Baboons can distinguish between written words and gibberish – and other apes can do multiplication and even make plans for the future.
The number of ape and monkey cognition studies has doubled in recent years, often with better technology and neuroscience paving the way to unusual discoveries.
Scientists think that many abilities – such as working out what others are thinking – are not exclusive to human beings.
‘It’s not a question of whether they think – it’s how they think,’ says Duke University scientist Brian Hare.
A 5 1/2-year-old chimpanzee named Ayumu performs a memory test with randomly-placed consecutive numerals
This month scientists mapping the DNA of the bonobo ape found that, like the chimp, bonobos are only 1.3 percent different from humans.
Says Josep Call, director of the primate research center at the Max Planck Institute in Germany: ‘Every year we discover things that we thought they could not do.’
Call says one of his recent more surprising studies showed that apes can set goals and follow through with them.
Orangutans and bonobos in a zoo were offered eight possible tools – two of which would help them get at some food.
At times when they chose the proper tool, researchers moved the apes to a different area before they could get the food, and then kept them waiting as much as 14 hours.
In nearly every case, when the apes realized they were being moved, they took their tool with them so they could use it to get food the next day, remembering that even after sleeping.
After being told a word, an orangutan points to that object on an iPad computer tablet at Jungle Island zoo in Miami
The goal and series of tasks didn’t leave the apes’ minds.
Call says this is similar to a person packing luggage a day before a trip: ‘For humans it’s such a central ability, it’s so important.’
For a few years, scientists have watched chimpanzees in zoos collect and store rocks as weapons for later use. In May, a study found they even add deception to the mix. They created haystacks to conceal their stash of stones from opponents, just like nations do with bombs.
Hare points to studies where competing chimpanzees enter an arena where one bit of food is hidden from view for only one chimp. The chimp that can see the hidden food, quickly learns that his foe can’t see it and uses that to his advantage, displaying the ability to perceive another ape’s situation. That’s a trait humans develop as toddlers, but something we thought other animals never got, Hare said.
And then there is the amazing monkey memory.
At the National Zoo in Washington, humans who try to match their recall skills with an orangutan’s are humbled. Zoo associate director Don Moore says: ‘I’ve got a Ph.D., for God’s sake, you would think I could out-think an orang and I can’t.’
In French research, at least two baboons kept memorizing so many pictures – several thousand – that after three years researchers ran out of time before the baboons reached their limit. Researcher Joel Fagot at the French National Center for Scientific Research figured they could memorize at least 10,000 and probably more.
And a chimp in Japan named Ayumu who sees strings of numbers flash on a screen for a split-second regularly beats humans at accurately duplicating the lineup. He’s a YouTube sensation, along with orangutans in a Miami zoo that use iPads.
The trend in research is to identify some new thinking skill that chimps can do, revealing that certain abilities are ‘not uniquely human,’ said Emory University primatologist Frans de Waal. Then the scientists find that same ability in other primates further removed from humans genetically. Then they see it in dogs and elephants.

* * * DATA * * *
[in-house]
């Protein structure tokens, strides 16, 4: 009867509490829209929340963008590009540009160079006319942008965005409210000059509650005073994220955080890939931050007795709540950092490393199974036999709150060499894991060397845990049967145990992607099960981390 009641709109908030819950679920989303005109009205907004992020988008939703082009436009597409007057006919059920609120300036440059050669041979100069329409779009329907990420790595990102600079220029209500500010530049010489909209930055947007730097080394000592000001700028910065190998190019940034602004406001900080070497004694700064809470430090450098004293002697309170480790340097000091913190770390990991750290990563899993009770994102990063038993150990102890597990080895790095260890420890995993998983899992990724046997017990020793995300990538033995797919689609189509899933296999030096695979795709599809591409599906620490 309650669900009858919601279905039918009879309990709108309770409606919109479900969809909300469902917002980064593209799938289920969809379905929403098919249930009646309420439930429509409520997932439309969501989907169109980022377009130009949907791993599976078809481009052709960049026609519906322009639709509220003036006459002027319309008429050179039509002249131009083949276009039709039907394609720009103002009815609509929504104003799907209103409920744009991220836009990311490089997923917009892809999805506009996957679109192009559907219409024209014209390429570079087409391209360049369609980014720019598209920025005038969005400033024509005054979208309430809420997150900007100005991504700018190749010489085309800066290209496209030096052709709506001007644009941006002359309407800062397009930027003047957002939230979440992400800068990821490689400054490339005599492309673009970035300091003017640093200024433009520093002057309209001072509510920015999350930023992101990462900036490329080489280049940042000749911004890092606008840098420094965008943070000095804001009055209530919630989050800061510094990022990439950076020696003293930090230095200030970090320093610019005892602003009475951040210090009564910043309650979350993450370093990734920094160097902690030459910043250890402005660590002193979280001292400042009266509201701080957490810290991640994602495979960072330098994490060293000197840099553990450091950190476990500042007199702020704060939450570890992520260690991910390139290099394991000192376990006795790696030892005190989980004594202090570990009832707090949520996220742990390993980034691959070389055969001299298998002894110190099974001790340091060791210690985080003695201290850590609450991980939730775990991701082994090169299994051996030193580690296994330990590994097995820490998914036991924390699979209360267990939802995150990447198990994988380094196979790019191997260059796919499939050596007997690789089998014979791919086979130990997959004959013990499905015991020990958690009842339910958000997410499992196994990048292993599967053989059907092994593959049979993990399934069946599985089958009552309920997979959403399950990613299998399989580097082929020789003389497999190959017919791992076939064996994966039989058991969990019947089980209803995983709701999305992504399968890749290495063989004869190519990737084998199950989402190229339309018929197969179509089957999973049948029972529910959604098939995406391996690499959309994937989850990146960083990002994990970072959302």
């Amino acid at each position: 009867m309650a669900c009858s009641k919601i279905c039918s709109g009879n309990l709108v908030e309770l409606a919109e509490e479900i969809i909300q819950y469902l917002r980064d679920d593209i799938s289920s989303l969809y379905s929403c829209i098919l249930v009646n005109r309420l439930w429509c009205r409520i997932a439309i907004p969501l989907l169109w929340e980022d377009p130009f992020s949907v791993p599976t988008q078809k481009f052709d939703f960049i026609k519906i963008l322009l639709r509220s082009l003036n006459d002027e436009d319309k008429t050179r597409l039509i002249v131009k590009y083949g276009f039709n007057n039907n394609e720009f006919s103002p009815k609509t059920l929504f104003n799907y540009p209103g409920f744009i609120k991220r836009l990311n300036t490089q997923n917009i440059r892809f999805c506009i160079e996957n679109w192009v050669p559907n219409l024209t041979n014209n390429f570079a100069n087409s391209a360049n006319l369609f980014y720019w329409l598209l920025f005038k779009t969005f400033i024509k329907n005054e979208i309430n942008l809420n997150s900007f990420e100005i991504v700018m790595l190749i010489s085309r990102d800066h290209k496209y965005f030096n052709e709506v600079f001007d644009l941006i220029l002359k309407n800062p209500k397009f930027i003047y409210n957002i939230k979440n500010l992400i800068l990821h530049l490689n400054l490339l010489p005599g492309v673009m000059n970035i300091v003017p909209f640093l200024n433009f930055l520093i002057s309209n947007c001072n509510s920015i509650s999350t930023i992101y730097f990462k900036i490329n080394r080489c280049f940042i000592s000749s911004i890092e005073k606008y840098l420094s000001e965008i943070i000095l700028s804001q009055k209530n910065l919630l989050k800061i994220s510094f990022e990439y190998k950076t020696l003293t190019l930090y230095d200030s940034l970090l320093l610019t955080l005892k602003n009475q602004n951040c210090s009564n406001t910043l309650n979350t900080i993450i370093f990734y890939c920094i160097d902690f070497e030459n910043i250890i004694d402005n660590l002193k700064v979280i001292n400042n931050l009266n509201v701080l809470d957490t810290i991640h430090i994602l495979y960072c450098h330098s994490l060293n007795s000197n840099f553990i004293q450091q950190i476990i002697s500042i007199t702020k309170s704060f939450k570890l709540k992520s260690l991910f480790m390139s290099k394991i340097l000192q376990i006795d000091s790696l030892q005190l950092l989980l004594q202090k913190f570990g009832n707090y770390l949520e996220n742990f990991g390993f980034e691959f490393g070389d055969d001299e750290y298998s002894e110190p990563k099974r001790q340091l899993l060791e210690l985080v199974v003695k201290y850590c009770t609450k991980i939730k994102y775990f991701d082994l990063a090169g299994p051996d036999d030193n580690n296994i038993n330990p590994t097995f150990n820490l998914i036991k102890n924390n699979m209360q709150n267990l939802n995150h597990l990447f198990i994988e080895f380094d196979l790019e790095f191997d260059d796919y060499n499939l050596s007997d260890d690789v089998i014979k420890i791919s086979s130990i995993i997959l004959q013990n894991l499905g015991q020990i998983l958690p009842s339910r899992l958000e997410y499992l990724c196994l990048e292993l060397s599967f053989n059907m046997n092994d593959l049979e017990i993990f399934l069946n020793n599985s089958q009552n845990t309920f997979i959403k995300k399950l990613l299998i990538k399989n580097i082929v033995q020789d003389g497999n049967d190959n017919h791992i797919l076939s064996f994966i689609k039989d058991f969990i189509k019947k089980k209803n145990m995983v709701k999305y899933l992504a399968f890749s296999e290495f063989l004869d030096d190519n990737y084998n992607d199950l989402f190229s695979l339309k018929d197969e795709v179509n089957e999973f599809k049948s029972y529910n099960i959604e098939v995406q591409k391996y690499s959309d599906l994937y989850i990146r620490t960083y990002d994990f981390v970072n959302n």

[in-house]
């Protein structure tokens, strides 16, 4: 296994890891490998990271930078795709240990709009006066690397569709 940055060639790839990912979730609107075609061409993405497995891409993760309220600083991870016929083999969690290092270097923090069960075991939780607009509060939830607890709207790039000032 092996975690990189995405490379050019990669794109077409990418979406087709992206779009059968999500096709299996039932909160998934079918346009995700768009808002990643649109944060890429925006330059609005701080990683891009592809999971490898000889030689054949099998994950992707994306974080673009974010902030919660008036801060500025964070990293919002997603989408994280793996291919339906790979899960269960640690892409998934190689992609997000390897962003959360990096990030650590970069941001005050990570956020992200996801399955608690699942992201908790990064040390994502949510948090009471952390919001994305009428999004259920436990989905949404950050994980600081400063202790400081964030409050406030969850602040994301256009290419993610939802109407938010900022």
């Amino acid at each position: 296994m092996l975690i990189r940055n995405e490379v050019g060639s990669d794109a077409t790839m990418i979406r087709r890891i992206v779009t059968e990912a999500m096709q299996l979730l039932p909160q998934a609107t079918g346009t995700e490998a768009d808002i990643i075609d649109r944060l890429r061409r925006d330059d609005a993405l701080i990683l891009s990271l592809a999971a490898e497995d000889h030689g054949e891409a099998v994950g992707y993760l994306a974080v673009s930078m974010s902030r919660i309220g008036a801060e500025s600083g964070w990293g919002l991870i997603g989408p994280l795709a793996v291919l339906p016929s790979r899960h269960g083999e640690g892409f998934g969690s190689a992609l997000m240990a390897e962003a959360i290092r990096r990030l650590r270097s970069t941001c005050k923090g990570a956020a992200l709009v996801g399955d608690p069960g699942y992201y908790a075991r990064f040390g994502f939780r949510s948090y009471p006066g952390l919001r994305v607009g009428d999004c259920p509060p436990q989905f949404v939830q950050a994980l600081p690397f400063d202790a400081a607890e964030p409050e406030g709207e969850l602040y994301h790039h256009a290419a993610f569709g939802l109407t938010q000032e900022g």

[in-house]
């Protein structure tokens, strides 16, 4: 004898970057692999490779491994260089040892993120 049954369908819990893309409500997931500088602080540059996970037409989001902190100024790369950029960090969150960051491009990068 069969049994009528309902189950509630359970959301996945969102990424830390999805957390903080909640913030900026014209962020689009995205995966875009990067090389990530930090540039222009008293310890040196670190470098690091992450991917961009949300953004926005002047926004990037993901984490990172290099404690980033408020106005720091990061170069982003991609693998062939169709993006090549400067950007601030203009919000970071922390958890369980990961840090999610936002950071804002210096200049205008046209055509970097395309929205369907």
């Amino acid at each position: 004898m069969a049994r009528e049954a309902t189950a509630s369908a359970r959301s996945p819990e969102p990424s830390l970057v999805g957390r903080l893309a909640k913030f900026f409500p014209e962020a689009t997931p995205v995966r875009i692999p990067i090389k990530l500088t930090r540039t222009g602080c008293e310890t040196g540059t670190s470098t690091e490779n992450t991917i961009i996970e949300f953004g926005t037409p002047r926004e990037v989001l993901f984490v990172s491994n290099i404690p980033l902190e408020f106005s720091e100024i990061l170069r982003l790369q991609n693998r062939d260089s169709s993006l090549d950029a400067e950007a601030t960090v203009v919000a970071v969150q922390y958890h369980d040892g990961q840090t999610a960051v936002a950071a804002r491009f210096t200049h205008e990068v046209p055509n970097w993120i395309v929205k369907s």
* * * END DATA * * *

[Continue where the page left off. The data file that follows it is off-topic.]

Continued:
‘Capacities that we think in humans are very special and complex are probably not so special and not so complex,’ de Waal said. ‘This research in animals elevates the animals, but it also brings down the humans…. If monkeys can do it and maybe dogs and other animals, maybe it’s not as complex as you think.’
At Duke, professor Elizabeth Brannon shows videos of monkeys that appear to be doing a ‘fuzzy representation’ of multiplication by following the number of dots that go into a box on a computer screen and choosing the right answer to come out of the box.
This is after they’ve already done addition and subtraction.
This spring in France, researchers showed that six baboons could distinguish between fake and real four-letter words – BRRU vs KITE, for example. And they chose to do these computer-based exercises of their own free will, either for fun or a snack.
One reason scientists are learning more about animal intellect is computers, including touch screens. In some cases, scientists are setting up banks of computers available to primates 24-7. In the French word recognition experiment, Fagot found he got more and better data when it was the baboons’ choice to work.
Animal cognition researcher Steve Ross at the Lincoln Park Zoo in Chicago agrees.
‘The apes in our case seem to be working better when they have that control, that choice to perform,’ he said.
In the French study, the baboons can recognize that the letters KITE make a word because through trial and error they learn which letters tend to go together in what order. But the baboons don’t have a clue of what KITE means. It’s that gap that’s key. ‘The boundaries are not as sharp as people think, but there are certain things you can’t overcome and language is one of them,’ said Columbia University animal cognition researcher Herbert Terrace.
And that leads to another difference, Ross said. Because apes lack language skills, they learn by watching and mimicking. Humans teach with language and explanation, which is faster and better, Ross said.